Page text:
Contemporary perspectives on Christianity's role in American Indian communities are diverse and often ambiguous, partly due to this religion's involvement in colonization. While some grassroots traditionalists and many in the activist and academic communities frequently reject Christianity for its role in dismantling American Indian traditions and identities, the past is complex, and the American Indian Christian community is strong and growing. The last two decades have seen its resurgence. Recent works such as Mona Susan Power's Sacred Wilderness Sterlin Harjo's This May Be the Last Time, and The Cherokee Hymnbook: New Edition for Everyone reflect ongoing practices of Christianity in Indian Country today.
This panel seeks participants interested in exploring the many different ways that the City of Light has been captured in films from a variety of countries. With the possible exception of New York, no city has been used as a setting as frequently as a setting as has Paris. However, the French capital is unique in that it has been featured not only in French films but in films from around the world. This transnational element will be emphasized by the panel, a panel that seeks to explore the contradictions inherent in filming such a contradictory city. For example, how can a city be seen as both the birthplace of the modern while also being so frequently being filmed - particularly in terms of its bohemianism - in such a nostalgic light?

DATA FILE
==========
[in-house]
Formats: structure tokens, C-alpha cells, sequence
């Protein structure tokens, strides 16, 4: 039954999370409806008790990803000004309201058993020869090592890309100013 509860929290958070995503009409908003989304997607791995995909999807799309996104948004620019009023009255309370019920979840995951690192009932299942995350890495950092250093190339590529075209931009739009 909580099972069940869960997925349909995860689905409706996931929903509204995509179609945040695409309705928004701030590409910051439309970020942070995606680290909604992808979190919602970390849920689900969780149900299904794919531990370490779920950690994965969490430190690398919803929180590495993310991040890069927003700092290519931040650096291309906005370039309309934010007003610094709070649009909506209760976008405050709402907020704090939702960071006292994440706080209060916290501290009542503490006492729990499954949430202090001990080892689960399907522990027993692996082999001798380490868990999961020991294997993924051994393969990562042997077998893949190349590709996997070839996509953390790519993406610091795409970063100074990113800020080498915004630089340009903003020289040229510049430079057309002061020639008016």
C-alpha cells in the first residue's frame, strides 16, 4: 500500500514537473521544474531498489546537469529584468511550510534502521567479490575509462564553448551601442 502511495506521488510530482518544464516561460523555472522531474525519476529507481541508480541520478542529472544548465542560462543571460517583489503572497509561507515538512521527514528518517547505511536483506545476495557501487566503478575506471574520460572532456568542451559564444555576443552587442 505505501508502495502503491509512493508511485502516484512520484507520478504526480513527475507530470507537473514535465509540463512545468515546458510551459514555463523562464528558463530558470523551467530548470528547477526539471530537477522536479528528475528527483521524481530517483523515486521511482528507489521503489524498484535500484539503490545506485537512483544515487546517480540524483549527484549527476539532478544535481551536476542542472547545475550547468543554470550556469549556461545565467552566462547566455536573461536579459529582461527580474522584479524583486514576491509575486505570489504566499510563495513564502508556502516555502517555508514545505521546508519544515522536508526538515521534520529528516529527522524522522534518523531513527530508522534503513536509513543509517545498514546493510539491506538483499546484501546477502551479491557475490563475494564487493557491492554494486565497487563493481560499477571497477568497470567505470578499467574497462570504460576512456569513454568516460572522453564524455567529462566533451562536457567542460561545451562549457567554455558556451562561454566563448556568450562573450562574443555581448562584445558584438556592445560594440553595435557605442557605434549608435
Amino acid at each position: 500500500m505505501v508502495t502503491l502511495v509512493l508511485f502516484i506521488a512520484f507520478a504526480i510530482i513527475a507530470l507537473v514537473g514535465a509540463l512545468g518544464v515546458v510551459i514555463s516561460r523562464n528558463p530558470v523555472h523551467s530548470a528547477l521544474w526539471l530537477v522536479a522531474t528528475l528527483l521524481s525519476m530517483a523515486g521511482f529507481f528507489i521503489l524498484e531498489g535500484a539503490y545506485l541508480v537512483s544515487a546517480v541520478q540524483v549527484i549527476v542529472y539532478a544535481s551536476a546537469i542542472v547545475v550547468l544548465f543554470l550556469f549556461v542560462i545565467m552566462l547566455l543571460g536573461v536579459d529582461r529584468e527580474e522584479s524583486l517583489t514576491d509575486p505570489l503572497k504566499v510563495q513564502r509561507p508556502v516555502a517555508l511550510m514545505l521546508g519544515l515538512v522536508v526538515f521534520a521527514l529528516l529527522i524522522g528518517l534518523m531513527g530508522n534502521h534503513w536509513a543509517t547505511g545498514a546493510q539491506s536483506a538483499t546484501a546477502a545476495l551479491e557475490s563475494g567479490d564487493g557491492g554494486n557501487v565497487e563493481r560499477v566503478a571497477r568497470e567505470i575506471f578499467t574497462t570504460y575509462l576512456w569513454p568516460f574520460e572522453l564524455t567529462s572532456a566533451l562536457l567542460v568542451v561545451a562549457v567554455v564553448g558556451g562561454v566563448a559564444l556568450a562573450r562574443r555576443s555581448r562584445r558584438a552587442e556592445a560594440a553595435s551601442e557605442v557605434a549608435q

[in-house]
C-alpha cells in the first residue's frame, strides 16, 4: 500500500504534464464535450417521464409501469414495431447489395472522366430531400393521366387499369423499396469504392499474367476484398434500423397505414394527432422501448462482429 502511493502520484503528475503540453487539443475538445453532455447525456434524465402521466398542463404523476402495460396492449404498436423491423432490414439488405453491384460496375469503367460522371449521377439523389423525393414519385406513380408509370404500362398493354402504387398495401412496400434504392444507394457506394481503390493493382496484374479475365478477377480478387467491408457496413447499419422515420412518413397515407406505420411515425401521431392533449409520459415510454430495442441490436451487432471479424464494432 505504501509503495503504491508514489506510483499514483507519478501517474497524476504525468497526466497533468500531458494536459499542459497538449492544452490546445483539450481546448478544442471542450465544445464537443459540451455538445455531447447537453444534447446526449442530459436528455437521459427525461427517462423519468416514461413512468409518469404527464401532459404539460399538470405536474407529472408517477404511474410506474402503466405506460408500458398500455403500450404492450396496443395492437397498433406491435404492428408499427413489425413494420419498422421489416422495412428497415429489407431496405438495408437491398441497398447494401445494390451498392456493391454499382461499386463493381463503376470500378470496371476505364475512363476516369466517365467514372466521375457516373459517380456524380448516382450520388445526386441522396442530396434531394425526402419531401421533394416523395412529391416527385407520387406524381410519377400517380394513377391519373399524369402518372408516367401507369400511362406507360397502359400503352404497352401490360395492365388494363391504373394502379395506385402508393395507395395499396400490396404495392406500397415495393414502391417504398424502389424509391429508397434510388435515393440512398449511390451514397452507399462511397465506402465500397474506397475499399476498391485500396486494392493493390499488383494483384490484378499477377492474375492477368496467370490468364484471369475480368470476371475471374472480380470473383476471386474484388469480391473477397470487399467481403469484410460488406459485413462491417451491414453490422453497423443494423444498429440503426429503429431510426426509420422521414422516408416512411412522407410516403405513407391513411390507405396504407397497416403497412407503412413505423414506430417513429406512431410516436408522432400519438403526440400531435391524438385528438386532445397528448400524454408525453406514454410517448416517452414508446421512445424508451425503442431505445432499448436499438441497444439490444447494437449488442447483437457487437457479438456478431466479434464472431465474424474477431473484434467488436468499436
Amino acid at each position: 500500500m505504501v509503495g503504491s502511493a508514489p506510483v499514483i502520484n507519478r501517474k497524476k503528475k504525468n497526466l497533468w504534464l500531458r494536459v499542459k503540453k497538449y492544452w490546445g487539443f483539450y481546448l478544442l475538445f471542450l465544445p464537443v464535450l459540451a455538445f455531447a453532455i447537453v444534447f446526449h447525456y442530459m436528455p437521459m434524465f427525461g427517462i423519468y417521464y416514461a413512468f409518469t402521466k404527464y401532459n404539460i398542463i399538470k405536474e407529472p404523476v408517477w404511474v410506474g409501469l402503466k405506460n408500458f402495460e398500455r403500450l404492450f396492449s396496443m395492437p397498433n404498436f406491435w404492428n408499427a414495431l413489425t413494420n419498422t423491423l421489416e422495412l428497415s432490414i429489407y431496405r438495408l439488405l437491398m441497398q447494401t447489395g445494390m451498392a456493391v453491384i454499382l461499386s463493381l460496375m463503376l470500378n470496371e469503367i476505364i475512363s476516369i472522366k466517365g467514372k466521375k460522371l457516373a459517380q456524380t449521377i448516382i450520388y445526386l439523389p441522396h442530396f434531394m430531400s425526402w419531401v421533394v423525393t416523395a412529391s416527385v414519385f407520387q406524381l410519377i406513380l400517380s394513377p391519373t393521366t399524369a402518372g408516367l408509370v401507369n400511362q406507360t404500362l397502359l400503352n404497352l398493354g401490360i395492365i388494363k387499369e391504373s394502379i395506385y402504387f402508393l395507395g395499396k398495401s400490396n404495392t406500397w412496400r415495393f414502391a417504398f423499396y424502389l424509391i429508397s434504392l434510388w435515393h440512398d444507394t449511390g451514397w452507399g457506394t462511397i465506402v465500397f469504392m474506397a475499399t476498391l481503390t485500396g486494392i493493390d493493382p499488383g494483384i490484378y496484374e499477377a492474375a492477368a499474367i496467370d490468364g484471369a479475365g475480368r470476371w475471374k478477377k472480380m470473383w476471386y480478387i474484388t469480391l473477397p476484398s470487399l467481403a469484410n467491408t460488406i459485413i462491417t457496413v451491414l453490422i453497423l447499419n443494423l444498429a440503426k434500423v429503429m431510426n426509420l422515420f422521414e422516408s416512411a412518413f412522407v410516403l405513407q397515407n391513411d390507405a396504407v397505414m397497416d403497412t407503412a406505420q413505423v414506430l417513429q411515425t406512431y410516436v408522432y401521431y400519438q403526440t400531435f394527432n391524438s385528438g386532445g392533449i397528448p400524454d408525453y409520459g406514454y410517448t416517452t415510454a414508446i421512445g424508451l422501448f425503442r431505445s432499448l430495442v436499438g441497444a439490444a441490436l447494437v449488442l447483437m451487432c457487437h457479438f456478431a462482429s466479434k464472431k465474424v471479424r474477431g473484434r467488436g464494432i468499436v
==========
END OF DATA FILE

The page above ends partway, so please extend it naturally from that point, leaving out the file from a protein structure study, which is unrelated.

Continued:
The 13th Biennial Jack London Society Symposium will be held at Napa Valley College, September 15-17, 2016 in Napa Valley, California. The Jack London Society welcomes paper and panel submissions on any aspect of Jack London's life. Innovative formats such as roundtables or teaching presentations are encouraged, especially those that connect London with other writers of his time and place. Please email 250-300 word abstract proposals (noting any audio/visual requests) along with complete contact information to Kenneth K. Brandt at email@example.com. Proposal deadline is June 1, 2016.
CALL FOR PAPERS
The Memory and Representation area of the Popular Culture Association/American Culture Association invites submissions on any pertinent topic (see description below) for the National Conference in Seattle, Washington, to be held on March 22nd – 25th, 2016.
Memory and Representation: Area Description
The postmodern god figure has been a staple of postmodern art at the very least since John Barth published Lost in the Funhouse, in which the god figure, both author and father, was simultaneously characterized as asleep, malevolent, kind, and/or insane. As this figure has penetrated popular culture, s/he has become more and more linked to investigations of gender and sexuality. These "god" figures strive to control the lives of others (e.g. Amy Dunne in Gone Girl, Tyler Durden in Fight Club, Kaiser Soze in The Usual Suspects). These puppet masters often work behind the scenes, exploiting the margins of society for either personal or social gain.